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2014-07-07 12:27

COMPOSITE conference "Good Leaderships in Times of Change – Empirical Findings and Suggestions for Police Leaders" by Kate Horton

COMPOSITE's final conference on "Good Leaderships in Times of Change – Empirical Findings and Suggestions for Police Leaders" on 12 and 13 June 2014 in Rotterdam (the Netherlands)

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2014-07-03 13:45

"Police is regain control by using twitter and Co."

COMPOSITE researcher were interviewed about their research on "police & social media".

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COMPOSITE "Bits-and-Pieces"

2012-09-04 13:04

Influential without Formal Authority: The Role of the Citizens as Powerful External Parties in European Policing.

More than 400 police officers in ten European countries were asked for the key external parties (individuals, groups or organisations) that were regarded as influencing police work. In this context, citizens were stated as one of the most important. The police officers we interviewed were also asked to assess the following on a scale of 1 to 7:

  • if the external party had formal authority over the police activities,
  • if the external party had a high influence on the police activities,
  • if the external party had a good understanding of policing,
  • if the external party’s expectations were highly predictable and,
  • if the police performed well in terms of satisfying the external parties’ expectations.

Interestingly, there remains a huge gap between the perceived level of formal authority and the perceived level of influence. Even though the police officers interviewed assessed the formal authority of the citizens over their activities as very low, they rated the citizens’ overall influence on police activities as high. The influence of the citizens was regarded as equally important as that of governments or judicial bodies. The following chart illustrates how the position of citizens as external partners when assessed across the individual European countries.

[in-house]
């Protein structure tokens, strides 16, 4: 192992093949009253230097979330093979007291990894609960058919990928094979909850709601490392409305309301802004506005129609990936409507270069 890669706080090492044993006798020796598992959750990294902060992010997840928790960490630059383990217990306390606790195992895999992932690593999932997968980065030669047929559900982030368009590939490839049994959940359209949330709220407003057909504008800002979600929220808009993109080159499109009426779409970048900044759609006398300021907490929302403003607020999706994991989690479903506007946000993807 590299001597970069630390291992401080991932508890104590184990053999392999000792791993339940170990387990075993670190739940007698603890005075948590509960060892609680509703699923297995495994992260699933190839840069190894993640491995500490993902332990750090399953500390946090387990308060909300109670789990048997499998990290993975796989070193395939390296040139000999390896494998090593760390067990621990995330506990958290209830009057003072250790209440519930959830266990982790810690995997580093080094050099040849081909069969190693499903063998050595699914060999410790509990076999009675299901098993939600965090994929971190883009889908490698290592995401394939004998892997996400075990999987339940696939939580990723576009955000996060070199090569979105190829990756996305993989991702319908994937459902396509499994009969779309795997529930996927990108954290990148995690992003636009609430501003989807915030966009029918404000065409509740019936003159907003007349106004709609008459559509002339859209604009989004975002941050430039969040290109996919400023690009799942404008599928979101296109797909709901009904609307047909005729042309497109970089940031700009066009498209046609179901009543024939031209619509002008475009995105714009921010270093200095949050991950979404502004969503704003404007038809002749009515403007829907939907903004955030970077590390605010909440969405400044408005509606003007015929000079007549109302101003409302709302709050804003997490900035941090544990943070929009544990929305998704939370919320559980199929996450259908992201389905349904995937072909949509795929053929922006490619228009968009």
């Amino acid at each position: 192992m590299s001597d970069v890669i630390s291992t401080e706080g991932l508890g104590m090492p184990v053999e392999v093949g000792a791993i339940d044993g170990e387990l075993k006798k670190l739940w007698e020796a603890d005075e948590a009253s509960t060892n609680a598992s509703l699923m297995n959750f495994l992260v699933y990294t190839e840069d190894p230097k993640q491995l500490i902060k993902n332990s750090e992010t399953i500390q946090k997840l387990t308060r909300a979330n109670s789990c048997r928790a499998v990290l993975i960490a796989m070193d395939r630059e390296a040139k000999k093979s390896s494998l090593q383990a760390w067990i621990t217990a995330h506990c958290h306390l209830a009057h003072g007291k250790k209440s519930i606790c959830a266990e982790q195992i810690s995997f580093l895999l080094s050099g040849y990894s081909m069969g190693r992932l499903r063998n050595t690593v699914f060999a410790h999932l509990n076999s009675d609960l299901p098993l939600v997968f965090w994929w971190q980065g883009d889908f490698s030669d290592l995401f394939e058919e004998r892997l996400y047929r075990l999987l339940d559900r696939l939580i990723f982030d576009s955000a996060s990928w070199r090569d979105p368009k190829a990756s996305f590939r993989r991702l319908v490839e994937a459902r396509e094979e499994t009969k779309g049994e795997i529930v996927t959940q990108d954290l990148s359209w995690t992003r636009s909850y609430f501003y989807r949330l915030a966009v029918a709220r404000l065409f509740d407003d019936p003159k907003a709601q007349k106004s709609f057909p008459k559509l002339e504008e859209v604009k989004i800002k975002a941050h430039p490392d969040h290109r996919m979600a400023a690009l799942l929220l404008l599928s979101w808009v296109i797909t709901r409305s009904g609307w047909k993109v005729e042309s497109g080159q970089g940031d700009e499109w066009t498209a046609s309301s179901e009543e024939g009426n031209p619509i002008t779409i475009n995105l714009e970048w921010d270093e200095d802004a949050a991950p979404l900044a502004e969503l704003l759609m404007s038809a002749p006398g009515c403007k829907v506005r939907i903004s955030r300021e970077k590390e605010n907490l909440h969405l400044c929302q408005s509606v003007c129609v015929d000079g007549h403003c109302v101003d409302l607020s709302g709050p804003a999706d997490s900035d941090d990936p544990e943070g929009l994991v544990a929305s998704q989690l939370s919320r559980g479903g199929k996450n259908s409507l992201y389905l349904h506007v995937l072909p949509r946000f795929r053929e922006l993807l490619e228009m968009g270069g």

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Position of the citizens as external partners across the ten European countries

 

In a democratic Europe, the various national and municipal police forces become increasingly citizen-oriented and therefore, have to actively manage citizens’ expectations. The results of the interviews indicate that this aspect of police work is more difficult than anticipated because of the fact that, from a police officer´s perspective, the average citizen does not possess a good understanding of police work.  The police officers interviewed, also repeatedly mentioned a medium level of predictability regarding citizens’ expectations.  Nonetheless, the respondents themselves rated the management and satisfaction of the citizens’ expectations as highly positive.

The correlation between the features of the external parties’ show, that it is challenging to meet the expectations of (a) external parties that understand policing well and (b) external parties with expectations that are unpredictable. Summarising these results, we can postulate that citizens play an important role as external parties for police forces across Europe. While on the one hand, the expectations of the citizens towards the police are sometimes unclear, on the other hand, the police cannot realistically meet unpredictable expectations. Also, we can assume that it may be even more difficult to manage the expectations of an external party that possesses a good understanding of policing. Mainly because this external party has very clear ideas surrounding how its expectations should be managed by the police.

 

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